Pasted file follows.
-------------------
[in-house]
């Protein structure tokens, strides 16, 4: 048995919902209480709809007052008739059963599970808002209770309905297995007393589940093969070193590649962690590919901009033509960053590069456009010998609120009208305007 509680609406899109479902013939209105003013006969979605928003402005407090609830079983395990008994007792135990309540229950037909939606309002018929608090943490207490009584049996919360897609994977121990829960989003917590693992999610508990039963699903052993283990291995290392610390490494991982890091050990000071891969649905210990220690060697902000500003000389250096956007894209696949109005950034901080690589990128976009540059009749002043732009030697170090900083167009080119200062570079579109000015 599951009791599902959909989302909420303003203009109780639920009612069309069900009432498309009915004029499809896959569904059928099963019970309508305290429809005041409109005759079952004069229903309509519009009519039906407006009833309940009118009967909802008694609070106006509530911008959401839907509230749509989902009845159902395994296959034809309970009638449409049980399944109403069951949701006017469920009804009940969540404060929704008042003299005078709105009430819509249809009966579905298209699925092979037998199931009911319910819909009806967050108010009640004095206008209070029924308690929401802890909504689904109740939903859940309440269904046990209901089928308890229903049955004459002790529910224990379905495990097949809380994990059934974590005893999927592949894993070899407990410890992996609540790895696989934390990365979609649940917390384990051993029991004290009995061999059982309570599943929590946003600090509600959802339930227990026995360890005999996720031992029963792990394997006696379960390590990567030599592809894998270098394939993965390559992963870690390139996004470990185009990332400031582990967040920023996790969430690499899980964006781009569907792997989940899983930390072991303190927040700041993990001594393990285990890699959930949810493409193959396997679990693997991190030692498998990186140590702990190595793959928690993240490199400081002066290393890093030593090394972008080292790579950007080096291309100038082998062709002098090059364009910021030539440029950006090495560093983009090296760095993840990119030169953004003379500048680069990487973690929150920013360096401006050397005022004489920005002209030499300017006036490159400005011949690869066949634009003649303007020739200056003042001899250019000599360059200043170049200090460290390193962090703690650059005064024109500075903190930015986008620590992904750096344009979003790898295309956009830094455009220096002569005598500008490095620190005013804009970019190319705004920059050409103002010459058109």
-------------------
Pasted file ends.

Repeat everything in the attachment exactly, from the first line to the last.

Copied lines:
[in-house]
């Protein structure tokens, strides 16, 4: 048995919902209480709809007052008739059963599970808002209770309905297995007393589940093969070193590649962690590919901009033509960053590069456009010998609120009208305007 509680609406899109479902013939209105003013006969979605928003402005407090609830079983395990008994007792135990309540229950037909939606309002018929608090943490207490009584049996919360897609994977121990829960989003917590693992999610508990039963699903052993283990291995290392610390490494991982890091050990000071891969649905210990220690060697902000500003000389250096956007894209696949109005950034901080690589990128976009540059009749002043732009030697170090900083167009080119200062570079579109000015 599951009791599902959909989302909420303003203009109780639920009612069309069900009432498309009915004029499809896959569904059928099963019970309508305290429809005041409109005759079952004069229903309509519009009519039906407006009833309940009118009967909802008694609070106006509530911008959401839907509230749509989902009845159902395994296959034809309970009638449409049980399944109403069951949701006017469920009804009940969540404060929704008042003299005078709105009430819509249809009966579905298209699925092979037998199931009911319910819909009806967050108010009640004095206008209070029924308690929401802890909504689904109740939903859940309440269904046990209901089928308890229903049955004459002790529910224990379905495990097949809380994990059934974590005893999927592949894993070899407990410890992996609540790895696989934390990365979609649940917390384990051993029991004290009995061999059982309570599943929590946003600090509600959802339930227990026995360890005999996720031992029963792990394997006696379960390590990567030599592809894998270098394939993965390559992963870690390139996004470990185009990332400031582990967040920023996790969430690499899980964006781009569907792997989940899983930390072991303190927040700041993990001594393990285990890699959930949810493409193959396997679990693997991190030692498998990186140590702990190595793959928690993240490199400081002066290393890093030593090394972008080292790579950007080096291309100038082998062709002098090059364009910021030539440029950006090495560093983009090296760095993840990119030169953004003379500048680069990487973690929150920013360096401006050397005022004489920005002209030499300017006036490159400005011949690869066949634009003649303007020739200056003042001899250019000599360059200043170049200090460290390193962090703690650059005064024109500075903190930015986008620590992904750096344009979003790898295309956009830094455009220096002569005598500008490095620190005013804009970019190319705004920059050409103002010459058109």